A coral reef ecosystem is one of the most biologically diverse areas you could find in the world. Located in the world's tropical oceans, reefs provide an infinite amount of importance to the Earth. Yet before we label this importance, we must look first to the definition of a Coral Reef so we can understand just how they work.
Coral reefs consist of limestone structures that give shelter to about 25 percent of all marine life in the Ocean. Considered one of the largest, most complex ecosystems on the planet, coral reefs are home to 4,000 species of fish, 700 species of coral, and countless amounts of other organisms (The Coral Reef Alliance, 2000). In the oceans, four types of coral reefs exist: the fringing reef, the barrier reef, patch reefs and atolls (Pinet, 2000). Charles Darwin first recorded 3 types of coral reefs on his studies of the Pacific Ocean, since then his theory has been widely accepted.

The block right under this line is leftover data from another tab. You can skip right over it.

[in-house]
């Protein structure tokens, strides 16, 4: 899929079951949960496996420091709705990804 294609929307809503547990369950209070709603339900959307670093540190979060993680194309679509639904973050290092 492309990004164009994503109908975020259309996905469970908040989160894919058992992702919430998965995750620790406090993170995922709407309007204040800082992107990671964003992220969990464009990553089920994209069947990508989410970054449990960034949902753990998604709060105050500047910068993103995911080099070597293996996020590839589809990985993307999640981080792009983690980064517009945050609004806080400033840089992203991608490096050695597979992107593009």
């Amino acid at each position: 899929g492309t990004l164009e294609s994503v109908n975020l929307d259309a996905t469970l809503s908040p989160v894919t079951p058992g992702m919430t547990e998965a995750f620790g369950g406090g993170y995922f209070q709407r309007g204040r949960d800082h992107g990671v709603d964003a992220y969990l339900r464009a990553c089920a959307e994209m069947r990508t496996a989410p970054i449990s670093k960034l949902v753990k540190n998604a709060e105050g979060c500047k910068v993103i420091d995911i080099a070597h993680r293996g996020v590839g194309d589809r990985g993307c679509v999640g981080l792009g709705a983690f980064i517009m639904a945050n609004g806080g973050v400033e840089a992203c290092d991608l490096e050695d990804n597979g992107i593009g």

Fringing reefs are the most common type of reef and develop near the coasts of landmasses. Barrier Reefs are similar to fringing reefs. These reefs run parallel to the coastline, yet deeper water separates them from the shore. The final type of reef is the atoll. Atolls develop in a ringed shape and create protected lagoons in the middle of the ocean (Pinet, 2000). Surprisingly coral reefs have limits on where they can grow. Most coral reefs develop in tropical waters between the Tropic of Cancer and Tropic of Capricorn. They can be found off the coast of 100 different countries worldwide and cover an estimated 600,000 square kilometers. With all of this information we can look at what causes their formation (The Coral Reef Alliance, 2000).
Coral reefs begin to develop in 3 main steps. First hard corals...